Financial software is broken; big data is the answer

The payment industry is being revolutionised: think Square, PayPal and Dwolla. Soon consumers will be able to pay anywhere with a mobile, and harness biometric options such as fingerprints.When the future of money is discussed many people imagine...


The payment industry is being revolutionised: think Square, PayPal and Dwolla. Soon consumers will be able to pay anywhere with a mobile, and harness biometric options such as fingerprints.

When the future of money is discussed many people imagine these scenarios. Fundamentally, though, it is still the same common denominator, the same credit card companies shaving two to three per cent off a transaction or a regular credit card sitting inside a Google Wallet or Square CardCase.

This is not the big revolution in finance that we have been waiting for. There is something far bigger on the horizon, driven by data. Money will be transformed and it will happen in the next 12 months. Most people do not seem to have noticed this coming.

Give us our money

Here’s an example of what it might look like. When banks lend, they usually expect "security". They want to make sure they will get their money back and so will hold onto an asset that has value for you. The interest you have to pay back is calculated in two ways: firstly, based on the risk the bank has calculated and, secondly, the bank's share in terms of "cost of money" or liquidity.

It’s always been like this. These systems have existed for thousands of years and whole industries have sprung up to help people predict risk with more accuracy. The better these predictions are, the lower the risk the bank is taking and the lower the potential cost of money for us all. So everyone wins, right? Wrong.

The truth is banks don't actually have a very good model for calculating individual risk for small companies. So these businesses, the backbone of innovation in a struggling economy suffer rejection or at least very expensive rates of interest.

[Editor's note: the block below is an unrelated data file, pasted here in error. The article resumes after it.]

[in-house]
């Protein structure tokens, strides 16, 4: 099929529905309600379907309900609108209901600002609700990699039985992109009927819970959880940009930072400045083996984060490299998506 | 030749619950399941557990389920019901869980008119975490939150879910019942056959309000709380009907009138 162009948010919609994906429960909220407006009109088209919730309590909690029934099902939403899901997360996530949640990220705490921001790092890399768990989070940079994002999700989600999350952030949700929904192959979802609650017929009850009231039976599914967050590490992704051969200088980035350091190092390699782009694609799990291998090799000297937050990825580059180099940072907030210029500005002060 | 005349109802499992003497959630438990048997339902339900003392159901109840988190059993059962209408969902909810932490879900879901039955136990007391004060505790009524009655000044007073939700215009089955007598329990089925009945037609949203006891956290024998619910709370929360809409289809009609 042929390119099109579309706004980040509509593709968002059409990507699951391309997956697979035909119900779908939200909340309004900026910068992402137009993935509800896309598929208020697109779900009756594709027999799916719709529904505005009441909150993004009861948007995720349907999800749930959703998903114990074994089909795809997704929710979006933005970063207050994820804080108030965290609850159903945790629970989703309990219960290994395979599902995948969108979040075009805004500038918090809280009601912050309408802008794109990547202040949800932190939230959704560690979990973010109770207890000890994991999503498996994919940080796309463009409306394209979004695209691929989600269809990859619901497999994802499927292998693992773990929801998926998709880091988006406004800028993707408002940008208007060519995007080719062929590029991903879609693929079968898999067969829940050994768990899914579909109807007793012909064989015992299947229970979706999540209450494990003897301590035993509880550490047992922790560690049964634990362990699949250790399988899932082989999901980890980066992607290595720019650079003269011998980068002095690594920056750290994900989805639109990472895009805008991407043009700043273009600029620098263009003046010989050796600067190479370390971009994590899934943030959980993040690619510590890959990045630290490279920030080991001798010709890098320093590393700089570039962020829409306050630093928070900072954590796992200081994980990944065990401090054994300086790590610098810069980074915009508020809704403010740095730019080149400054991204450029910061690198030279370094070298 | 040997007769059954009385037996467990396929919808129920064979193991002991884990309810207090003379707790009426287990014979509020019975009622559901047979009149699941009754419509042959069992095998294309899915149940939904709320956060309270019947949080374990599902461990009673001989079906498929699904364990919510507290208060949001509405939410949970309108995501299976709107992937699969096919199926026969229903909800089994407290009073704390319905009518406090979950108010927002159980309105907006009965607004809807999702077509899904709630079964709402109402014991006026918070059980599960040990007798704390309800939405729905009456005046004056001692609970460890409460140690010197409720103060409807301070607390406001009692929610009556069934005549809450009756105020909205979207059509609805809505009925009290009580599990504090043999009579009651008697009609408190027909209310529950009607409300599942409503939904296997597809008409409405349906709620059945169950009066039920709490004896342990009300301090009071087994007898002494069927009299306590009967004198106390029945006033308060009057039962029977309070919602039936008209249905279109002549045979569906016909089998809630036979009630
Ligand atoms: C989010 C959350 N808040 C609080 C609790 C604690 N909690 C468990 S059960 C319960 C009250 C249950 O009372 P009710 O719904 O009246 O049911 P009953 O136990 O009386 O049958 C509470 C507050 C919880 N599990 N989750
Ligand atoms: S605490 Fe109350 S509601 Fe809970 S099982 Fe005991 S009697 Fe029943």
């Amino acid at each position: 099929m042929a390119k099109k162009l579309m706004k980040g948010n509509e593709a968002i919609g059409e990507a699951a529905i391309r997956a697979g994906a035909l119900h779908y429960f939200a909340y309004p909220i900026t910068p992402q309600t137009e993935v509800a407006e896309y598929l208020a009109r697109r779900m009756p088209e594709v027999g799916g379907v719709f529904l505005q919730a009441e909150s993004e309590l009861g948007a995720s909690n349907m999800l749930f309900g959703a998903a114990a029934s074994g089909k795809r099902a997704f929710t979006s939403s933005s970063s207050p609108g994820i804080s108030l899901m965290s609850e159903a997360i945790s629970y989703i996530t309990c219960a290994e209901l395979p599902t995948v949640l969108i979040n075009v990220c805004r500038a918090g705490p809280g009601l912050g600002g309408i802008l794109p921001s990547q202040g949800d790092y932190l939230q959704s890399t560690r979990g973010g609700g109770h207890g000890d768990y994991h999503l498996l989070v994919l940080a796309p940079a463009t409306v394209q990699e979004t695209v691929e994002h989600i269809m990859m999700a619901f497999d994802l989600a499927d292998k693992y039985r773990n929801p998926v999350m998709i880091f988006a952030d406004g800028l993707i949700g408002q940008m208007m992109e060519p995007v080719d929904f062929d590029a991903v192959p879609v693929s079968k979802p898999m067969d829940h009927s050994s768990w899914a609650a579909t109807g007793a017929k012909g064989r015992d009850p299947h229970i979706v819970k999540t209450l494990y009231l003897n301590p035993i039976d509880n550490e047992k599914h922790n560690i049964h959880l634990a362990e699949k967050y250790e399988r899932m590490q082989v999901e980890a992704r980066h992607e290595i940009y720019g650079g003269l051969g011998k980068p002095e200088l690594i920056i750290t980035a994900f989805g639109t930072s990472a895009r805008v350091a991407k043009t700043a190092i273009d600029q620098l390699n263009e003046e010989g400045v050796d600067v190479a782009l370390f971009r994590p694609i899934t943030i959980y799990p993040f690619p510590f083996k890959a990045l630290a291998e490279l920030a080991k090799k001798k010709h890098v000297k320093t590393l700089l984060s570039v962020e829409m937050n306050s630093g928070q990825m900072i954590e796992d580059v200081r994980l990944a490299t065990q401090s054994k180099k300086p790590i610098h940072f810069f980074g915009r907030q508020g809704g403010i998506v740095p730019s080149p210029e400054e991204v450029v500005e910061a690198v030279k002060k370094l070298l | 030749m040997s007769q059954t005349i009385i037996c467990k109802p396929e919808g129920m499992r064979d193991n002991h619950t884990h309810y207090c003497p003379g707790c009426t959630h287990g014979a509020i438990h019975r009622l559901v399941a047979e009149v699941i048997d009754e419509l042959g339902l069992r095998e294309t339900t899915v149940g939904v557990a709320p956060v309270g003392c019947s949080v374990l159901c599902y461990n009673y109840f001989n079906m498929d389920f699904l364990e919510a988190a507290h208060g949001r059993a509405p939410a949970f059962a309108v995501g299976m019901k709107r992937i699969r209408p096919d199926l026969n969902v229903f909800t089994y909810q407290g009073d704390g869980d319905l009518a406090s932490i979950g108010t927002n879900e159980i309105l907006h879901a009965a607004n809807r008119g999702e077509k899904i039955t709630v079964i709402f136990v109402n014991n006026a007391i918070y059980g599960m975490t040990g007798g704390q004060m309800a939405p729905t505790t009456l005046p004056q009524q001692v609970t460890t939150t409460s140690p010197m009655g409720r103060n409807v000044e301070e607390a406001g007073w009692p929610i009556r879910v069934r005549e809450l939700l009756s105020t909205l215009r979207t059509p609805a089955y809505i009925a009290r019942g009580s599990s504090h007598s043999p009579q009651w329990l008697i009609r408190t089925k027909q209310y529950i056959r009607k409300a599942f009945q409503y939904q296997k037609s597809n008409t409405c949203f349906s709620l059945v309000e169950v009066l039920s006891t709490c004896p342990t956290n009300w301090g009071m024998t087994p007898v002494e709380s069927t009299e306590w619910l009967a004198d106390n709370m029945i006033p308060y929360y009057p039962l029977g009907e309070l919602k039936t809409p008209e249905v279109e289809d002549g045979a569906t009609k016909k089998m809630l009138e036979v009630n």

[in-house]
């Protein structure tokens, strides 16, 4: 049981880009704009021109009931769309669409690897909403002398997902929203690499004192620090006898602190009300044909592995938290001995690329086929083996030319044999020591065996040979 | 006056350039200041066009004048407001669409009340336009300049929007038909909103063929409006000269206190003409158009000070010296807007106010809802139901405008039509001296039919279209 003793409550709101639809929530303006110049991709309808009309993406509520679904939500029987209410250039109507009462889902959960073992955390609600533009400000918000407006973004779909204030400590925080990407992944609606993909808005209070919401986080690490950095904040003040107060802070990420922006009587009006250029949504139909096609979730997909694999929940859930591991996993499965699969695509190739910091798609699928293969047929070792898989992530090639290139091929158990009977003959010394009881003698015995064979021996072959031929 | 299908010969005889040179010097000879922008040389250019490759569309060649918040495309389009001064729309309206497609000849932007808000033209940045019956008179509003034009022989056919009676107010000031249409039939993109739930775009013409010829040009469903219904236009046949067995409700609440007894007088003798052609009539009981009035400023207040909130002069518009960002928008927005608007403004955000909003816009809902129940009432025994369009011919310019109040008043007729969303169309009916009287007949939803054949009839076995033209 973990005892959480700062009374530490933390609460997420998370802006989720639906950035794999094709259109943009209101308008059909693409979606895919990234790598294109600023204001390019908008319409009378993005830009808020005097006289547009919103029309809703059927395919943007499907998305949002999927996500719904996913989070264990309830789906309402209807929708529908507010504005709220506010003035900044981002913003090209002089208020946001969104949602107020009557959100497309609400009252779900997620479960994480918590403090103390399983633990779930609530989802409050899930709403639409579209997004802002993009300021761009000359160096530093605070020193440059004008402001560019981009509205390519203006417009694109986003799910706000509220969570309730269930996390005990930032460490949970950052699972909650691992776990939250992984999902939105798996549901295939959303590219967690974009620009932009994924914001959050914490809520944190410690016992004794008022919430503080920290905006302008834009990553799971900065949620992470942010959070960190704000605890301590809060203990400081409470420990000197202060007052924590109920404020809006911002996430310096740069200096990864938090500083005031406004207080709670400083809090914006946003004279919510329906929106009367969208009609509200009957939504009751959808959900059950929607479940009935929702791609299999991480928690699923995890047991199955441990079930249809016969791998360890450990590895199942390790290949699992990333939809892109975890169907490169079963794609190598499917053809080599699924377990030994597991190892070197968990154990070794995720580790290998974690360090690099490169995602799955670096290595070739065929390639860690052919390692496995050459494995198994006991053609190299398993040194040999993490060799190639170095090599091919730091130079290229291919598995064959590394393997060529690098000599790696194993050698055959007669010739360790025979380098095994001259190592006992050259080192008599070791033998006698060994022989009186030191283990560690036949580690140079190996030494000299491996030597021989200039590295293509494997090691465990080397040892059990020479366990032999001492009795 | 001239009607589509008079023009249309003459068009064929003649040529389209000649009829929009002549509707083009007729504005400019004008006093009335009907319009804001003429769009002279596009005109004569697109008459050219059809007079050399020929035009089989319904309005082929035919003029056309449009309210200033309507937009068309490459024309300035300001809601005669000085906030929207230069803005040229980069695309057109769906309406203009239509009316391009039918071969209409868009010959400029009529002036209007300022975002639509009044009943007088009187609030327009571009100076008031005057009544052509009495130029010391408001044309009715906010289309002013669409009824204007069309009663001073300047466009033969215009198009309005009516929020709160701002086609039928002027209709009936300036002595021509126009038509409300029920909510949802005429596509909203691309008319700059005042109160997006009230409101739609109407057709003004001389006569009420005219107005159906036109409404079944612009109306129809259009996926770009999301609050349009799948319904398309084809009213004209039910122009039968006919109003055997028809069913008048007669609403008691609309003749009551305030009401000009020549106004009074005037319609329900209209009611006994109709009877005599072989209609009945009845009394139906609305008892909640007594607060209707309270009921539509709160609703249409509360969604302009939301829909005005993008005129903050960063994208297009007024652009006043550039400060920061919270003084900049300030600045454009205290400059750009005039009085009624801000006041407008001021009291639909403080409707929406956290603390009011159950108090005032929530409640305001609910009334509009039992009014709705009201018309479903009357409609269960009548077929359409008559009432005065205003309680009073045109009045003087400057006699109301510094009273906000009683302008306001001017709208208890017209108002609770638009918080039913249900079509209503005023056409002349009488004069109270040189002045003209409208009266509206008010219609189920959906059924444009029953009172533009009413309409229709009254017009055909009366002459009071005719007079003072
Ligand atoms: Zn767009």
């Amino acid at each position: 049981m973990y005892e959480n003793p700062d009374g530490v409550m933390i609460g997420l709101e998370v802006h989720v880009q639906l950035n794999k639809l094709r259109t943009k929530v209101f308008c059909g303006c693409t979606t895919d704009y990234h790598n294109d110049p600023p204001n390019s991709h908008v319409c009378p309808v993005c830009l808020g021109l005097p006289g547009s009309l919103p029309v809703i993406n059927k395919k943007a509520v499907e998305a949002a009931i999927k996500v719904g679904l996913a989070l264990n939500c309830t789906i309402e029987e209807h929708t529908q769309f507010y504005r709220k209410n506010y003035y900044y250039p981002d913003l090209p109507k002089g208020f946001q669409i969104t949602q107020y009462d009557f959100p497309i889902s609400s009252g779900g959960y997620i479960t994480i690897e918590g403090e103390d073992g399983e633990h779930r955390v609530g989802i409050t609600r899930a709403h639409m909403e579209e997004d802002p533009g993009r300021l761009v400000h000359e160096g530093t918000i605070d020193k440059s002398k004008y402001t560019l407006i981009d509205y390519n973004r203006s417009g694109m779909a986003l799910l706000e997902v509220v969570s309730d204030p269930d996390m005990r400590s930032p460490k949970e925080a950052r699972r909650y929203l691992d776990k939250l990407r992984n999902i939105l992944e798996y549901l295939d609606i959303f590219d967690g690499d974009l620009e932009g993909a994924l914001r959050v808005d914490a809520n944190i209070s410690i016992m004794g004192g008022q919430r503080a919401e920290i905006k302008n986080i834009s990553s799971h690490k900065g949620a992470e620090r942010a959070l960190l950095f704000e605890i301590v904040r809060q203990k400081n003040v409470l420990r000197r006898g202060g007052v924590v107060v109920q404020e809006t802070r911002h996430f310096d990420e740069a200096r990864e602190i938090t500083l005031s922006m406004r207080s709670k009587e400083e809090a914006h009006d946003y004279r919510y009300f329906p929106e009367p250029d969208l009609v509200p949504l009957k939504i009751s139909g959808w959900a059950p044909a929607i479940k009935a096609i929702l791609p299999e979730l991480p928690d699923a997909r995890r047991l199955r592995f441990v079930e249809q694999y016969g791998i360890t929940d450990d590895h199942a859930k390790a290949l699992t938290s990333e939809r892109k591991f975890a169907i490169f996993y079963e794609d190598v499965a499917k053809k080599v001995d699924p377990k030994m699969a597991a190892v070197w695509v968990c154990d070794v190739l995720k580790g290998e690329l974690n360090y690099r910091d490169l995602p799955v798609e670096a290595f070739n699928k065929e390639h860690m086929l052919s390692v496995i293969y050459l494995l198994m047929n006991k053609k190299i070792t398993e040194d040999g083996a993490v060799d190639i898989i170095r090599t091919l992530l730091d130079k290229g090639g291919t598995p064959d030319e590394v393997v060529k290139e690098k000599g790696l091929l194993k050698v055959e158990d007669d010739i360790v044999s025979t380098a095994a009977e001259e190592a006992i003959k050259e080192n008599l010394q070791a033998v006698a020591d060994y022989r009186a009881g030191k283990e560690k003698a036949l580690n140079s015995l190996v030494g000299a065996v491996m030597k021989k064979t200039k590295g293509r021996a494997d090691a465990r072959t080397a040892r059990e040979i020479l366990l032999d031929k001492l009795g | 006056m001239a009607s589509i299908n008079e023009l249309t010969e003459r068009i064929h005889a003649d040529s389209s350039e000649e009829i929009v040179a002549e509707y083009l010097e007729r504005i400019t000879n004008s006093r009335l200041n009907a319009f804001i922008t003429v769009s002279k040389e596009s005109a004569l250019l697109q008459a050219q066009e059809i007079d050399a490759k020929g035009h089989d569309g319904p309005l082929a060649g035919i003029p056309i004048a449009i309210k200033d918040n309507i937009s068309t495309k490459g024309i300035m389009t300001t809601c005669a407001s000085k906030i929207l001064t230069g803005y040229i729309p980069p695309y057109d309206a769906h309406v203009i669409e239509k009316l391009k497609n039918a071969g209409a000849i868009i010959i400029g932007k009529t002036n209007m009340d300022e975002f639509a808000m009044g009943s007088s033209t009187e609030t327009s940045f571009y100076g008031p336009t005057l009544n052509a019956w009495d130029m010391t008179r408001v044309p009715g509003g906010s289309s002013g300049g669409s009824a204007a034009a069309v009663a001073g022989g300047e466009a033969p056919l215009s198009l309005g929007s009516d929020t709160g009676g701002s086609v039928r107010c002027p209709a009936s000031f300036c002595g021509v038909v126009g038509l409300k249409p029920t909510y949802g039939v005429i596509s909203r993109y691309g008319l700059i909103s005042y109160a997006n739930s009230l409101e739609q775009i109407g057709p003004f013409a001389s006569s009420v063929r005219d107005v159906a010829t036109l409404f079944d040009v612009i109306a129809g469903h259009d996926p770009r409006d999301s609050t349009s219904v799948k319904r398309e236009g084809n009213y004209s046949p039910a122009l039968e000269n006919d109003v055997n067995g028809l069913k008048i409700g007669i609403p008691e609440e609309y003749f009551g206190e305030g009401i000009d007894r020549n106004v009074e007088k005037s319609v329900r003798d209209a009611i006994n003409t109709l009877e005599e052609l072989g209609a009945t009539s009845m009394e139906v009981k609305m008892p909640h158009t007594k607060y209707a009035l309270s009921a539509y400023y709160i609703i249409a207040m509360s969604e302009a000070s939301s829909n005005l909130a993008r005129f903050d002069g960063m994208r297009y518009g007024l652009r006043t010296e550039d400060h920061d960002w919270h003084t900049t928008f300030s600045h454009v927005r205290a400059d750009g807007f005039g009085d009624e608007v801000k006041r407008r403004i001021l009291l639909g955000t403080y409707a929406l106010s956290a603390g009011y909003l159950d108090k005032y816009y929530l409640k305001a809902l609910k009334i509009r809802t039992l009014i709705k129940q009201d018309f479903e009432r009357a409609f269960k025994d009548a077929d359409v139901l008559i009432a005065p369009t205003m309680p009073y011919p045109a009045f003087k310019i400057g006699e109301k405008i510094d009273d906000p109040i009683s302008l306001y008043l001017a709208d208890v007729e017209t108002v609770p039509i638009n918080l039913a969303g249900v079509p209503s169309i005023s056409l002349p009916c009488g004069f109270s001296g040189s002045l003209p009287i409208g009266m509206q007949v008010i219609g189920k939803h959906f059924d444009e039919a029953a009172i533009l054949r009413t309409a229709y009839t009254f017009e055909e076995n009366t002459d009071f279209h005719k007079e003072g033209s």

But the world is changing and data lies at the heart of it.

Even bigger data

Cloud providers can now create advanced global data collections - like the millions of online invoices we process. And it could potentially have a very real effect on the cost of money.

Access to real-time financial data can change the way rates get set for small and medium-sized business loans. We have a service called Instant Payments that allows a buyer to mark an e-invoice received from a supplier as ‘approved’. Once this step is taken, the buyer is committing to pay within the agreed timeframe. We then give the supplier the option to receive that money immediately at interest rates far lower than typical business loans.      

The money still comes with an interest rate, but the size of that rate is determined based on the buyer's credit rating, not the supplier's. This is good news for smaller suppliers that often get hit with higher rates because they are perceived to be riskier bets.

This is a great example of how electronic data can be used to improve life for businesses of all sizes. As we get more data on transactions, it changes the whole credit picture.

For me, the future of finance is clear: better data means better predictions and therefore a lower cost of money.

Posted by Christian Lanng, CEO, Tradeshift
Christian Lanng launched his first start-up at 19 years of age, creating one of the world's first mobile browsers. He went on to become the youngest Head of Division in the Danish government, where he met the co-founders of Tradeshift. Their company has created an open, standardised cross-border framework for e-business called PEPPOL, which today is used by more than 14 European governments.
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